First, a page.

Ramakrishna was born in 1836 in Bengal. His parents were poor but very pious, his father having been dispossessed of all he owned because he had refused to bear false witness for a great landowner. Ramakrishna is said to have been a very beautiful child, whose first spiritual experience came at the age of six. He tells us that while wandering along between rice fields, eating puffed rice, “I raised my eyes to the sky as I munched my rice. I saw a great black cloud spreading rapidly until it covered the heavens. Suddenly at the edge of the cloud a flight of snow-white cranes passed over my head. The contrast was so beautiful that my spirit wandered far away. I lost consciousness and fell to the ground. The puffed rice was scattered. Somebody picked me up and carried me home.”

From the age of twenty he became a priest of the Temple of Kali at Dakshineswar. Kali is the Divine Mother, the wife of God who brings forth all form. To her worship Ramakrishna gave himself in a way it is difficult to imagine. Carried away by visions, frenzies, fevers and trances, he was almost lost to the world for ten years. After many years, there came to him a woman known as the Bhairavi Brahmani (Brahmin Nun) who taught him to untangle the meaning of his visions and experiences. Then having found a stability within his revelation, another teacher came, Tota Puri (the naked one). Until the coming of Tota Pun, Ramakrishna had worshipped as a Bhakti, through forms and images of the gods, not so much outwardly, but through contact with the living forces emerging as forms within. Tota Puri taught him how to go into the formless.

Ramakrishna says of this, “Tota Puri taught me to detach my mind from all objects and to plunge it into the heart of the Atman (self). But despite all my efforts, I could not cross the realm of name and form and lead my spirit to the Unconditional state. I had no difficulty in detaching my mind from all objects with the one exception of the too familiar form of the radiant Mother, the essence of pure knowledge, who appeared before me as a living reality. I said to Tota Puri in despair, ‘It is no good, I shall never succeed in lifting my spirit to the “Unconditioned” state and find myself face to face with the Atman.’ He replied severely, ‘What! You say you cannot? You must!’ Looking about him, he found a piece of glass. He took it and stuck the point between my eyes, saying, ‘Concentrate your mind on that point.’ Then I began to meditate with all my might, and as soon as the gracious form of the Divine Mother appeared I used my discrimination as a sword, and I clove Her in two. The last barrier fell and my spirit immediately precipitated itself beyond the plane of the ‘conditional’, and I lost myself in Samadhi (unconditioned bliss).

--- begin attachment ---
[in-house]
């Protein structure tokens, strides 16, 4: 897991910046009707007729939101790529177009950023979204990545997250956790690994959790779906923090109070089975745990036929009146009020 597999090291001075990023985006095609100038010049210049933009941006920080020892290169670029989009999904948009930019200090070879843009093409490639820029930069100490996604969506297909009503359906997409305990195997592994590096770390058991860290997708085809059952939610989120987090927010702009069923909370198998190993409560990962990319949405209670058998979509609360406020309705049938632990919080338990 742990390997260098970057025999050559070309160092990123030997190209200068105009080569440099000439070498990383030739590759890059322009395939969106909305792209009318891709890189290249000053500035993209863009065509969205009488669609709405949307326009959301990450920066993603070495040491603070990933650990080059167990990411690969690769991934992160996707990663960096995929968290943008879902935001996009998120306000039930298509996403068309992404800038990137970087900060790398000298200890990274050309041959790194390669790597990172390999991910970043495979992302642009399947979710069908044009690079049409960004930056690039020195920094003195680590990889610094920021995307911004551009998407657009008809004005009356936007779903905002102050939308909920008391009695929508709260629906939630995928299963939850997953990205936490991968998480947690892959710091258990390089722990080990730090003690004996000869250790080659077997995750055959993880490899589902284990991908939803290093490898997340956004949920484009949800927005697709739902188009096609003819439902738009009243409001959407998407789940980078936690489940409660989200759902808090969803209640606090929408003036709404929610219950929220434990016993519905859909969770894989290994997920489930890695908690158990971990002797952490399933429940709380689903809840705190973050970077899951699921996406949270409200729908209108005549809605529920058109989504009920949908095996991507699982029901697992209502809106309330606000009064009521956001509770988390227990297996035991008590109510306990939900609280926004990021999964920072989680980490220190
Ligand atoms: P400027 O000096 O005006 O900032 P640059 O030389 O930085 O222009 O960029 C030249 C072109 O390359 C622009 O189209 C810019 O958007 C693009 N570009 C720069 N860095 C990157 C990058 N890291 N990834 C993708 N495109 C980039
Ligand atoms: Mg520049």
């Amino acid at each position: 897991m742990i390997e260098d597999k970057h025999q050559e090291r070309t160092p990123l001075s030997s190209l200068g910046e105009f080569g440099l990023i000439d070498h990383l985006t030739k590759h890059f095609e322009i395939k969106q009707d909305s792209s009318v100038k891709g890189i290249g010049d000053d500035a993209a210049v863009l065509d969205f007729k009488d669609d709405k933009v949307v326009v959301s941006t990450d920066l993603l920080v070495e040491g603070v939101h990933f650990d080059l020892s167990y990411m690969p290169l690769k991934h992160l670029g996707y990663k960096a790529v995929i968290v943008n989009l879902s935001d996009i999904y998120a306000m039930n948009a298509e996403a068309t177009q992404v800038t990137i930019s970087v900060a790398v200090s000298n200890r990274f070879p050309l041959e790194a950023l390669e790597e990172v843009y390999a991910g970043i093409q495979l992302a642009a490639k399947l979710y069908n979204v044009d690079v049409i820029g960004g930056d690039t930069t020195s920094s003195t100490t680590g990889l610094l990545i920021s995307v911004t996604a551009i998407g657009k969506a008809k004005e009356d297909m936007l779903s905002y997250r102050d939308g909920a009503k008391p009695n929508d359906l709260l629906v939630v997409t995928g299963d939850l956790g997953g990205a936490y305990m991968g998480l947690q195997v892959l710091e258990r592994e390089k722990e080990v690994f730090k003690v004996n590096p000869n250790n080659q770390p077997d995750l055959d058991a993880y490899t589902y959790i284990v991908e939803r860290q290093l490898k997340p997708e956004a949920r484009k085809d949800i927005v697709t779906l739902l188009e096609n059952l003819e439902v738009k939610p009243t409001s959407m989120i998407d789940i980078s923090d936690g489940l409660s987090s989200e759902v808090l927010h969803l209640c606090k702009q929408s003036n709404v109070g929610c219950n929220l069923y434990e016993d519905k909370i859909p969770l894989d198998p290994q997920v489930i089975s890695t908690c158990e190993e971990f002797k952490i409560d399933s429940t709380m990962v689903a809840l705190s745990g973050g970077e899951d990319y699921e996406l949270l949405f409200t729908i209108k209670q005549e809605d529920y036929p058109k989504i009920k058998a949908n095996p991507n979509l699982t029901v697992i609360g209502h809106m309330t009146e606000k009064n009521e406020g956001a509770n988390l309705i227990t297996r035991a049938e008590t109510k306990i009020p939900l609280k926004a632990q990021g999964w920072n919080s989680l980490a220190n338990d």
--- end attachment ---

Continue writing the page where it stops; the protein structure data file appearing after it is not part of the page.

“The Universe was extinguished. Space itself was no more. At first the shadows of ideas floated in the obscure depths of the mind. Monotonously a feeble consciousness of the ego went on ticking. Then that stopped too. Nothing remained but Existence. The soul was lost in Self. Dualism was blotted out. Finite and infinite space were as one.”

In this state, Ramakrishna remained as rigid as a corpse for days on end, much to the astonishment of Tota Puri, to whom he had now become, not the pupil, but the master. He stayed in the cataleptic state so long, that his body all but died. He himself says that he tempted providence. When he returned he was ill with dysentery for six months. Yet even before he was well, he began an investigation of all the great religions, and found that they all led to the same path.

It was not until 1867 that he began to communicate with the world again, and unfold deeps of wisdom, love and power. And not until 1874 that he began to preach, and slowly attract sincere disciples to him. The first of these were two cousins, one a medical student and complete atheist, the other a family man.

The results of his presence upon his close disciples, as with the other Masters, acted powerfully upon their inner nature. Vivekananda, his greatest propagandist, describes his second visit to Ramakrishna as follows: “I found him sitting alone on his small bed. He was glad to see me, and called me affectionately to sit near him on one side of the bed. But a moment later I saw him convulse with some emotion. His eyes were fixed upon me, he muttered under his breath, and drew slowly nearer. I thought he was going to make some eccentric remark as on the previous occasion. But before I could stop him he placed his right foot upon my body. The contact was terrible. With my eyes open I saw the walls and everything in the room whirling and vanishing into nothingness…. The whole universe and my own individuality were at the same time almost lost in a nameless void, which swallowed up everything that is. I was terrified, and believed I was face to face with death. I could not stop myself from crying out, ‘What are you doing? I have parents at home’. Then he began to laugh, and passing his hand over my chest, he said, ‘All right. Let us leave it at that for the moment! It will come, all in good time!’ He had no sooner said these words than the strange phenomena disappeared.

Another disciple said of him. “There he lived without any book-learning whatsoever; this great intellect never learnt even to write his own name, but the most brilliant graduates of our university found in him an intellectual giant.”

He lived until August 15th, 1886. At nightfall he became unconscious, and all thought him to be dead. But towards midnight he awoke and was sat up. He talked for a while, then in ringing tones called out the name of the Divine Mother and lay back. Passing into an ecstasy he stayed in the body for another half hour, then passed on.

Website; Ramakrishna and His Disciples.

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